New Delhi, April 30 (IANS) The Delhi High Court has refused to put an interim stay on a circular by MCX which had fixed the due date rate of crude oil futures contract in a negative value.
The circular dated April 21, issued by the Multi Commodity Exchange Clearing Corporation Limited, fixed the due date rate of crude oil futures contract, which expired on April 20, at minus Rs 2,884 per barrel.
While refusing to grant interim stay on the circular, a single judge bench of the high court presided over by Justice C. Hari Shankar observed, “Keeping in mind the multifarious objections raised by the respondents, which would require to be answered by the petitioner, as also because the writ petition has failed to disclose any provisions, statutory or otherwise, which the impugned circular allegedly infracts, and, additionally, bearing in mind the fact that the dispute essentially involves the rate at which the transactions are to be effected, and is, essentially, therefore, in the nature of a contractual financial dispute, I am not inclined to grant any interim relief in this matter.”
The court also sought response from the Securities and Exchange Board of India (SEBI) and others in connection with the petition filed by Akshay Aluminium Alloys LLP challenging the circular issued by MCX on April 21. The plea also sought an interim stay on the said circular.
During the course of the hearing, the counsel for the petitioner made various submissions to impugn the said circular, which primarily hinges on the practical hardship that his client is facing as a consequence of the circular.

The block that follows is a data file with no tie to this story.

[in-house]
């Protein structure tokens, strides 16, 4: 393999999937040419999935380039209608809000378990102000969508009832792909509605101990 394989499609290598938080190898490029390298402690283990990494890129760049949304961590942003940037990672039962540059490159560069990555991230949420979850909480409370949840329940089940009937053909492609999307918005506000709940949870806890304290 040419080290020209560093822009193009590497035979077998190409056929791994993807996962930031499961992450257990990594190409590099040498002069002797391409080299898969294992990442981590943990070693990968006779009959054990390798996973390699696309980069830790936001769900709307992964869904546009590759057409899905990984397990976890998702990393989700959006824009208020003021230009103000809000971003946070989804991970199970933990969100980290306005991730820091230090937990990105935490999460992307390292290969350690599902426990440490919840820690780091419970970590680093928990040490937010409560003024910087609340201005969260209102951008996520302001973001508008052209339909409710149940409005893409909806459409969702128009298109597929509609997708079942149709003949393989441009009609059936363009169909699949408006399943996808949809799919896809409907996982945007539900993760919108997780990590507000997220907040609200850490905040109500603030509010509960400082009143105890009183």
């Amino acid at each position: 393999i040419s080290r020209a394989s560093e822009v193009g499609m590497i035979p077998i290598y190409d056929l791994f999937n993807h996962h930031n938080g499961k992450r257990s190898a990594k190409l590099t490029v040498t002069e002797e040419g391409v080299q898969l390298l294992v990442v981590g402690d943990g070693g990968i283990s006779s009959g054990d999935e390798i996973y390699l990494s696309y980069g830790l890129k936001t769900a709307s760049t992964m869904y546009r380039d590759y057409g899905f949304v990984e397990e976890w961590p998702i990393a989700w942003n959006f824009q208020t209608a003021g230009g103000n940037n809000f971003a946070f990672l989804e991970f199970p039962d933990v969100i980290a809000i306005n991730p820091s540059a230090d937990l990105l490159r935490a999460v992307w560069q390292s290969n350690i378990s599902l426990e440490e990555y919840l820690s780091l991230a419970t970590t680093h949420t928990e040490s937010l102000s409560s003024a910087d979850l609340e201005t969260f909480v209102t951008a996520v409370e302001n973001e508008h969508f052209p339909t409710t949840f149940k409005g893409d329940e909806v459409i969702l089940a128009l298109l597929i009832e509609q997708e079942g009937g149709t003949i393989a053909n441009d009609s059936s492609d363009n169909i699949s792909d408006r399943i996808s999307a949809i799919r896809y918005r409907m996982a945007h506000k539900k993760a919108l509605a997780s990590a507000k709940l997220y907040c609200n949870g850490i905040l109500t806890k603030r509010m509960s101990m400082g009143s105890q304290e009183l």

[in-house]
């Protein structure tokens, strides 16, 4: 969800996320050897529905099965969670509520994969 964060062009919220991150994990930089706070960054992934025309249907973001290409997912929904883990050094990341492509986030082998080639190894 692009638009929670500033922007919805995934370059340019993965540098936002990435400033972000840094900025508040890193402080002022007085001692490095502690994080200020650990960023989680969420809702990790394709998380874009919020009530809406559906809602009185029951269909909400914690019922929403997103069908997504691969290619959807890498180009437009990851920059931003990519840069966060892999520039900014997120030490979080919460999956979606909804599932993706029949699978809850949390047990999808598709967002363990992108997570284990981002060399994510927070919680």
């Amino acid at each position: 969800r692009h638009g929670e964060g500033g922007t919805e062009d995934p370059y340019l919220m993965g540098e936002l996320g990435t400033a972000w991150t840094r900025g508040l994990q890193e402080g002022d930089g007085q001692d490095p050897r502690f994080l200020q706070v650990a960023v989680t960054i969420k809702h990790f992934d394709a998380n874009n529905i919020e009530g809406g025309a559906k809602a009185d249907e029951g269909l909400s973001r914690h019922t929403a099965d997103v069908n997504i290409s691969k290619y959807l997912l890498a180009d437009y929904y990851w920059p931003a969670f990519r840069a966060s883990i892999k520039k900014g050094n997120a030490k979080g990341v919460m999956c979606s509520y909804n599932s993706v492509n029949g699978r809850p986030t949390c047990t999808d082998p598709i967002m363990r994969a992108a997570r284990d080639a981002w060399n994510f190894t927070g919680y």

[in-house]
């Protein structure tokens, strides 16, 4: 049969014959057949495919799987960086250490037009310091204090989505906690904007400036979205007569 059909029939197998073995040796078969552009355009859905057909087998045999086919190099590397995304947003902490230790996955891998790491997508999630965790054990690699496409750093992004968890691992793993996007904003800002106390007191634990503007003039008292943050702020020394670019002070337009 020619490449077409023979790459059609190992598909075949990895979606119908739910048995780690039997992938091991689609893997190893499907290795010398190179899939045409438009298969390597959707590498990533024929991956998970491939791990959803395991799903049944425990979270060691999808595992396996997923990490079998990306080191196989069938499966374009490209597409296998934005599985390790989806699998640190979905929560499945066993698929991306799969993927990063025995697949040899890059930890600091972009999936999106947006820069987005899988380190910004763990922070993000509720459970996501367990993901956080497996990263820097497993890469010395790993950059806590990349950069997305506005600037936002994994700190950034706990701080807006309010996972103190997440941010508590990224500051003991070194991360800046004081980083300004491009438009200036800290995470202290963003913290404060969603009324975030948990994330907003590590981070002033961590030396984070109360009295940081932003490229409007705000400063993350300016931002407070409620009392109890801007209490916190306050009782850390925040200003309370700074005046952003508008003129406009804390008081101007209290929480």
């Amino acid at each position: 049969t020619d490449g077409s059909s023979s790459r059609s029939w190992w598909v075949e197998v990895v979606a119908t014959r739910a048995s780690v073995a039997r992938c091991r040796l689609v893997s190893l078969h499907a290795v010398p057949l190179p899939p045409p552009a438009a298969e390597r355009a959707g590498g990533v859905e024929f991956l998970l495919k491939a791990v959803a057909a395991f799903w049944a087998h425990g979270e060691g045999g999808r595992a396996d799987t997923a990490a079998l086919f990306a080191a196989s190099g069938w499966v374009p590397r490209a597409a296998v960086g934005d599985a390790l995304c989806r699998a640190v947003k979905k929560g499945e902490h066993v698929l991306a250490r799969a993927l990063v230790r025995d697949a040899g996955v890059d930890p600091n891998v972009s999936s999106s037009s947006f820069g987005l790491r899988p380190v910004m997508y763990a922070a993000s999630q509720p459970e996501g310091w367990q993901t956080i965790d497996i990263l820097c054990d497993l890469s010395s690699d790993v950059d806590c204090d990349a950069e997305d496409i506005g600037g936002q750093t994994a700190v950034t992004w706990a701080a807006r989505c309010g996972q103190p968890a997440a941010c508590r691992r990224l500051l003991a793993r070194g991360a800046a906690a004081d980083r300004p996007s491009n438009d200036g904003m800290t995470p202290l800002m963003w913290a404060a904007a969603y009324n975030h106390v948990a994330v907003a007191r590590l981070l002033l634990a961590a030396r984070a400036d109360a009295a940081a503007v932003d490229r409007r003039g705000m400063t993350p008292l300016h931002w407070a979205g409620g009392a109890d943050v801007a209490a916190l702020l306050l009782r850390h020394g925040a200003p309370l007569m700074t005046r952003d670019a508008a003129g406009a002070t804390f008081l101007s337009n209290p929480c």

However, the judge questioned the submissions of the petitioner and said, “I may note here that despite repeated queries from the bench of this court, my attention has not been invited to any statutory provision, or even to any administrative instructions, which stand infracted by the impugned circular.”
Responding to the submissions made by the petitioner, Arvind Datar, senior counsel appearing for SEBI, told the court that various preliminary submissions, including certain serious preliminary objections in his submission would merit outright dismissal of this writ petition.
“On whose action the petitioner claims to be aggrieved are situated in Mumbai. Various other persons, who are also aggrieved by the impugned decision, have, in fact, moved the Bombay High Court, and it is the petitioner alone who has chosen to approach this court,” Datar said, raising questions on the territorial jurisdiction.
Datar further submitted that the present dispute is entirely within the realm of contract, and does not constitute one of these species of contractual disputes in which a writ court could legitimately exercise jurisdiction.
The court will now hear the matter on June 24.